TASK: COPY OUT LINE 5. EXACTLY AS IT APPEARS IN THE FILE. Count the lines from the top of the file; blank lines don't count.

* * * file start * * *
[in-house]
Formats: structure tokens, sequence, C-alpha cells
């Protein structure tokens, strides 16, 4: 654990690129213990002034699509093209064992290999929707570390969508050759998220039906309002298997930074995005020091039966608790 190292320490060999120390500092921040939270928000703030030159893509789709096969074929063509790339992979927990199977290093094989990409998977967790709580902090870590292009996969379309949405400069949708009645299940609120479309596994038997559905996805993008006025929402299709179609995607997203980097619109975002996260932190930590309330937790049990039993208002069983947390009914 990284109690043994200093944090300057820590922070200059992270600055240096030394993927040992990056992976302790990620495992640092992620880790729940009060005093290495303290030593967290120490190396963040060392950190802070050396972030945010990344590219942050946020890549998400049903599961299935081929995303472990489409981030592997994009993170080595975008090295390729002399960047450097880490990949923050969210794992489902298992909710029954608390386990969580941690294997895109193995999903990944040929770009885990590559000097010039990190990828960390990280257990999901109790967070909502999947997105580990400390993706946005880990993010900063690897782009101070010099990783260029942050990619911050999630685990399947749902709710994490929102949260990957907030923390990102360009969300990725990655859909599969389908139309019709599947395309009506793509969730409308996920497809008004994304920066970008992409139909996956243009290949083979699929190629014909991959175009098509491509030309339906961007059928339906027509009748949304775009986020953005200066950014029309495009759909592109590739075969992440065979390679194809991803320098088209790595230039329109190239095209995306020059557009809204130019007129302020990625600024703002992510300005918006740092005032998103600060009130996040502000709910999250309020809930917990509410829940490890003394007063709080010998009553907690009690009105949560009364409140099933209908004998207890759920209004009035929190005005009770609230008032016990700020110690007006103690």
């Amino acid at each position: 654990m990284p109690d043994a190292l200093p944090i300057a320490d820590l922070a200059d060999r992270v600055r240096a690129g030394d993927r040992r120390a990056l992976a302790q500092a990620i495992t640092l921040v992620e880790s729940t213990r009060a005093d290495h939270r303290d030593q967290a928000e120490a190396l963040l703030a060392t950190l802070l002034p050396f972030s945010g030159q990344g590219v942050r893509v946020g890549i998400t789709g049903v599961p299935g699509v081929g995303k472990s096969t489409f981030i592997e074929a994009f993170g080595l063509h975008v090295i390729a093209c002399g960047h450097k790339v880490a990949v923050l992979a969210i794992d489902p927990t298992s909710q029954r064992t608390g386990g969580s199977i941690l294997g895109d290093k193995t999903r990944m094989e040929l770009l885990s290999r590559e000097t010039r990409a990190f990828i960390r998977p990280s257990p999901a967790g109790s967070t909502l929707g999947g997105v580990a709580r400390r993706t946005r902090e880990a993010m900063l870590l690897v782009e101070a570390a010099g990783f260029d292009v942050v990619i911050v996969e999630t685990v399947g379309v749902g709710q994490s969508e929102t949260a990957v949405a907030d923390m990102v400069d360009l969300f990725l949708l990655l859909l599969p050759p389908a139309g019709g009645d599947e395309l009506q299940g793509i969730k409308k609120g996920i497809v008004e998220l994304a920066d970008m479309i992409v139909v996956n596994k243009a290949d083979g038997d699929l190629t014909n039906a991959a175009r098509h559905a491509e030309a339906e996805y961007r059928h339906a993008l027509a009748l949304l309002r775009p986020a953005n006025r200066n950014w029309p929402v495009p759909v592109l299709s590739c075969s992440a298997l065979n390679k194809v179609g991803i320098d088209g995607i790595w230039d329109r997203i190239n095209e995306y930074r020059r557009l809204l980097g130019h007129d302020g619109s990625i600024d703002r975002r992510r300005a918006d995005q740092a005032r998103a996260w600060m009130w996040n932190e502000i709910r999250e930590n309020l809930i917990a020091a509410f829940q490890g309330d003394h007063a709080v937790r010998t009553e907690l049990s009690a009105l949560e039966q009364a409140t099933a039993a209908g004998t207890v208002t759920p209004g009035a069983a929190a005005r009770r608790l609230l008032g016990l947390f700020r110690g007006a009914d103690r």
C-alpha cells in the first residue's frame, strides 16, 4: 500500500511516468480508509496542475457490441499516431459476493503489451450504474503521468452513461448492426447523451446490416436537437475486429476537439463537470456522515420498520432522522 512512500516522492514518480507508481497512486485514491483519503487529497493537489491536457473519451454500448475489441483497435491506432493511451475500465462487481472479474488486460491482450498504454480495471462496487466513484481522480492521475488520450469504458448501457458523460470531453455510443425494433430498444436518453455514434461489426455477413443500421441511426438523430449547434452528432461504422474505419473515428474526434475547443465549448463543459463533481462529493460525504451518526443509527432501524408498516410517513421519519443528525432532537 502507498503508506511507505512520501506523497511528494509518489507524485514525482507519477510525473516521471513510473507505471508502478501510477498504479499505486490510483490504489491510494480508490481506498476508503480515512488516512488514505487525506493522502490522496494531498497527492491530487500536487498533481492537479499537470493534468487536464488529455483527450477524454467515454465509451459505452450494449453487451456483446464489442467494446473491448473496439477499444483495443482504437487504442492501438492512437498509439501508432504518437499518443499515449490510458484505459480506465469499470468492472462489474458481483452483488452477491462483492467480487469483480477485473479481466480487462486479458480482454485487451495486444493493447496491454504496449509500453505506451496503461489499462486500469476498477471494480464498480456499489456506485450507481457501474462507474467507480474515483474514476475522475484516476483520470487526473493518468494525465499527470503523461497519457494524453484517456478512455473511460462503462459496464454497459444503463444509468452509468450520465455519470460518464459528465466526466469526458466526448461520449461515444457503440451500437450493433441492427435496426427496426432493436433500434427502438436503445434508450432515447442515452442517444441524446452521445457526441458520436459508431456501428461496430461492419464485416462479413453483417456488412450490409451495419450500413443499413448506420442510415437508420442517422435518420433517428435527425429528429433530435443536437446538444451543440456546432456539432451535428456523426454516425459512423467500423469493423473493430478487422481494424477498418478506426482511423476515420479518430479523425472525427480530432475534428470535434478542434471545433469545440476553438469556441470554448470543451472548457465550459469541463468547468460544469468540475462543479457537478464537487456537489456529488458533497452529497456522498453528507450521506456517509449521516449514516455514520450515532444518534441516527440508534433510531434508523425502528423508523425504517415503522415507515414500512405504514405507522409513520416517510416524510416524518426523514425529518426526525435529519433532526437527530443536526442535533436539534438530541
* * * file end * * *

C-alpha cells in the first residue's frame, strides 16, 4: 500500500511516468480508509496542475457490441499516431459476493503489451450504474503521468452513461448492426447523451446490416436537437475486429476537439463537470456522515420498520432522522 512512500516522492514518480507508481497512486485514491483519503487529497493537489491536457473519451454500448475489441483497435491506432493511451475500465462487481472479474488486460491482450498504454480495471462496487466513484481522480492521475488520450469504458448501457458523460470531453455510443425494433430498444436518453455514434461489426455477413443500421441511426438523430449547434452528432461504422474505419473515428474526434475547443465549448463543459463533481462529493460525504451518526443509527432501524408498516410517513421519519443528525432532537 502507498503508506511507505512520501506523497511528494509518489507524485514525482507519477510525473516521471513510473507505471508502478501510477498504479499505486490510483490504489491510494480508490481506498476508503480515512488516512488514505487525506493522502490522496494531498497527492491530487500536487498533481492537479499537470493534468487536464488529455483527450477524454467515454465509451459505452450494449453487451456483446464489442467494446473491448473496439477499444483495443482504437487504442492501438492512437498509439501508432504518437499518443499515449490510458484505459480506465469499470468492472462489474458481483452483488452477491462483492467480487469483480477485473479481466480487462486479458480482454485487451495486444493493447496491454504496449509500453505506451496503461489499462486500469476498477471494480464498480456499489456506485450507481457501474462507474467507480474515483474514476475522475484516476483520470487526473493518468494525465499527470503523461497519457494524453484517456478512455473511460462503462459496464454497459444503463444509468452509468450520465455519470460518464459528465466526466469526458466526448461520449461515444457503440451500437450493433441492427435496426427496426432493436433500434427502438436503445434508450432515447442515452442517444441524446452521445457526441458520436459508431456501428461496430461492419464485416462479413453483417456488412450490409451495419450500413443499413448506420442510415437508420442517422435518420433517428435527425429528429433530435443536437446538444451543440456546432456539432451535428456523426454516425459512423467500423469493423473493430478487422481494424477498418478506426482511423476515420479518430479523425472525427480530432475534428470535434478542434471545433469545440476553438469556441470554448470543451472548457465550459469541463468547468460544469468540475462543479457537478464537487456537489456529488458533497452529497456522498453528507450521506456517509449521516449514516455514520450515532444518534441516527440508534433510531434508523425502528423508523425504517415503522415507515414500512405504514405507522409513520416517510416524510416524518426523514425529518426526525435529519433532526437527530443536526442535533436539534438530541